Still, Wenchang occupies an important place in the diaspora of Southeast Asian food. Many of the Chinese who migrated to Singapore, Malaysia, and Thailand during the turn of the last century came from here, and a lot of them took jobs in the restaurant and hospitality sectors. One dish in particular brought back memories of home—Wenchang chicken—and only after it left Hainan Island did it evolve into Hainan chicken rice and explode in popularity throughout Southeast Asia. At its source on Hainan Island, Wenchang chicken remains a homegrown source of pride.
While there might be a thousand restaurants here serving it, what I find is that, instead of each dish looking like the one I grew up eating—poached, sauce on the side—many are cooked differently. Though poaching is indeed the preferred method, I also come across it fried or baked. It’s less about recipe than it is about origin: a dish rooted in a specific place, the same way champagne is from Champagne and everything else is just sparkling wine. The sole requirement of Wenchang chicken is chicken from Wenchang, bred to taste of its sweet island life.
Goofy human-sized chicken statues, with human hands and human shoes and dilated human pupils, stand watch over the entrance of the Longquan Wenchang Chicken Industrial Farm, a half hour outside Wenchang. A government bureaucrat accompanying me (the farm is not open to the public so I had to arrange my visit through official channels) hands over a glossy booklet, and on the first page is sheet music for a song about Wenchang chicken (not the one on YouTube sung by Wu Duo Dong—with the lyrics “Never miss Wenchang Chicken! Nice skin texture, with fragrant meat!”—but the other Wenchang chicken song, by Yang Ji Min).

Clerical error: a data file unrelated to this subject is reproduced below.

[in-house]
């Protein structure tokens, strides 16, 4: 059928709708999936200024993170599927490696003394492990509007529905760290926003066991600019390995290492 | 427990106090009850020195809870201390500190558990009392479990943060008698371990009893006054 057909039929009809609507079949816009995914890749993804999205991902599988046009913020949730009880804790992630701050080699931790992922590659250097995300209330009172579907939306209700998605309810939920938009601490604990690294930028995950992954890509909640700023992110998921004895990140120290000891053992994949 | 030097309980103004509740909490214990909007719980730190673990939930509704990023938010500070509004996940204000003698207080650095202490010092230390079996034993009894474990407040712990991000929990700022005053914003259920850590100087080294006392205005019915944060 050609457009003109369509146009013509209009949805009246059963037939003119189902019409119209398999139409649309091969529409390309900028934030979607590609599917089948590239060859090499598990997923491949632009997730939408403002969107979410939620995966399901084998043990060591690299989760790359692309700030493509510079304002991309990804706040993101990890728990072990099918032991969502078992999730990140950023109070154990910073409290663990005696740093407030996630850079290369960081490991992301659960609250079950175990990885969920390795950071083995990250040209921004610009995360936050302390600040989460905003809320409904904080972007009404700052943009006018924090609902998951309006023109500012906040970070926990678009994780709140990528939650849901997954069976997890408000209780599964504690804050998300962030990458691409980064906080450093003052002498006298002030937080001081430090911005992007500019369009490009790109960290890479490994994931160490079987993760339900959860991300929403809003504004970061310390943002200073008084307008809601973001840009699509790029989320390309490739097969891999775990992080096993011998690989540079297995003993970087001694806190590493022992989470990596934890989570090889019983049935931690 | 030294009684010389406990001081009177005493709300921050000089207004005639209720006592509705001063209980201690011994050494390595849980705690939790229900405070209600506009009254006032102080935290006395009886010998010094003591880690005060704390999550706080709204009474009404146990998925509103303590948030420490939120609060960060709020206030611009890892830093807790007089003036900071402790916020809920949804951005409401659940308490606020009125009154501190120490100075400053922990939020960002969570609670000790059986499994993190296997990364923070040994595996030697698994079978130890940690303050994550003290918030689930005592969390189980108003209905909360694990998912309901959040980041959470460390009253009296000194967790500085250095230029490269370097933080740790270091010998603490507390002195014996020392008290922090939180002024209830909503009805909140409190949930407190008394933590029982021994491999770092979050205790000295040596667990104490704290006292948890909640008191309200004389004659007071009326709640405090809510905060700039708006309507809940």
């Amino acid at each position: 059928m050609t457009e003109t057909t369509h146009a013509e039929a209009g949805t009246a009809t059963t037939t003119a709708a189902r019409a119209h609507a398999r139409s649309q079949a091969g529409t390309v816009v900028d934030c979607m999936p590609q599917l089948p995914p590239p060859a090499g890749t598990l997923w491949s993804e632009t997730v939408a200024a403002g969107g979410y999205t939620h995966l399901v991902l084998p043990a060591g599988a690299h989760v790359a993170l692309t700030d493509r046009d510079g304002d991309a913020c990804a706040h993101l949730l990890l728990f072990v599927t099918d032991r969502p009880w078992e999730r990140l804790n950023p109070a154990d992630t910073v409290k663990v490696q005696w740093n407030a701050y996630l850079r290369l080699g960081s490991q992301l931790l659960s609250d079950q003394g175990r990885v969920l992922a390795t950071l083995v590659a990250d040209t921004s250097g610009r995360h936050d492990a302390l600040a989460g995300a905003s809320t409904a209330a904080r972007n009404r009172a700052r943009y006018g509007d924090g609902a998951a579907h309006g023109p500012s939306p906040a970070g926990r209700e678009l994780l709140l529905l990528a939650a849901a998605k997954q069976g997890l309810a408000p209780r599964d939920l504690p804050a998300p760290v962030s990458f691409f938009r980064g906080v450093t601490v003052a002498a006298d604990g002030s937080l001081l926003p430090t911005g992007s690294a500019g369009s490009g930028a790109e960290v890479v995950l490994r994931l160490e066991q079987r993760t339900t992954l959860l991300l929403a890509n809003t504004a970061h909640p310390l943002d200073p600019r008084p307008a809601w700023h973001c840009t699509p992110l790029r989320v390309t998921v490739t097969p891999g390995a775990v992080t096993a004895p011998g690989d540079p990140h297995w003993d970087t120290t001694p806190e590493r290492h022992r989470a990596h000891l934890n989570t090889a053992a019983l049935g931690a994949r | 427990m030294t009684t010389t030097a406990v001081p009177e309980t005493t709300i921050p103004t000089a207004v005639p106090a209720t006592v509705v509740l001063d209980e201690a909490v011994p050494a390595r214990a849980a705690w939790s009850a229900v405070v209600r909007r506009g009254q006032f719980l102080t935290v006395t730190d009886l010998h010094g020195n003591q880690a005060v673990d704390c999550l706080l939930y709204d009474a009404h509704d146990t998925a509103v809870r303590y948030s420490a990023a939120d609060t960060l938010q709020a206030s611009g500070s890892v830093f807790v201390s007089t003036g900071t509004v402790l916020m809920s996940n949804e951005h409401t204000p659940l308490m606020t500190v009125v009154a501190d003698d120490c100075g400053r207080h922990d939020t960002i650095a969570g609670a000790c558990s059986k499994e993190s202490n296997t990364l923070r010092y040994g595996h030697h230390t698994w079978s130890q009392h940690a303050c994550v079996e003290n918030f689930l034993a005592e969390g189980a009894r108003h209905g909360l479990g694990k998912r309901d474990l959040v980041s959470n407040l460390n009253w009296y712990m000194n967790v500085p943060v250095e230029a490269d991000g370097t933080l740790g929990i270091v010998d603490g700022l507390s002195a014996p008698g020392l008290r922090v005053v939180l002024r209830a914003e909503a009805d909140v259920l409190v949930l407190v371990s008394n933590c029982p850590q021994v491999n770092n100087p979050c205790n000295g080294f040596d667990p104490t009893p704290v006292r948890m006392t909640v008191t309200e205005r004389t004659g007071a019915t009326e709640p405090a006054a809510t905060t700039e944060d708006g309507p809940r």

As we walk, I see two-month-old chickens enjoying their lunch recess: coconut flesh, rice, peanut cake, and Chinese yam, which they’ll eat until they hit their final full weight of around three pounds. (American broilers are a comparative four pounds-plus.)
As we sit down for lunch at the Longquan farm restaurant, the plate of splayed chicken before me illustrates a critical difference between Western and Chinese tastes. For the Chinese, texture is as important a consideration as flavor. It explains the market for jellyfish, shark’s fin, and bird’s nest—foods with little taste, but with an in-mouth slip-and-slide quality that many Westerners find off-putting. The Chinese also tend to prefer meats with bony shards embedded. As a child of Hong Kong, I can speak for the tactile joys of chewing on a piece of crudely hacked, marrow-exposed chicken, slurping out juices, then using only my mouth to maneuver and extract the denuded bones. Wenchang chicken checks off those boxes.
Back in the farm’s kitchen, cooks insist Wenchang chicken must be prepared with a loving touch. Rather than drop the carcass into the pot in one fell swoop, the bird is dipped in and out of the water several times before full submersion—like testing a hot tub with a single toe to get acclimated.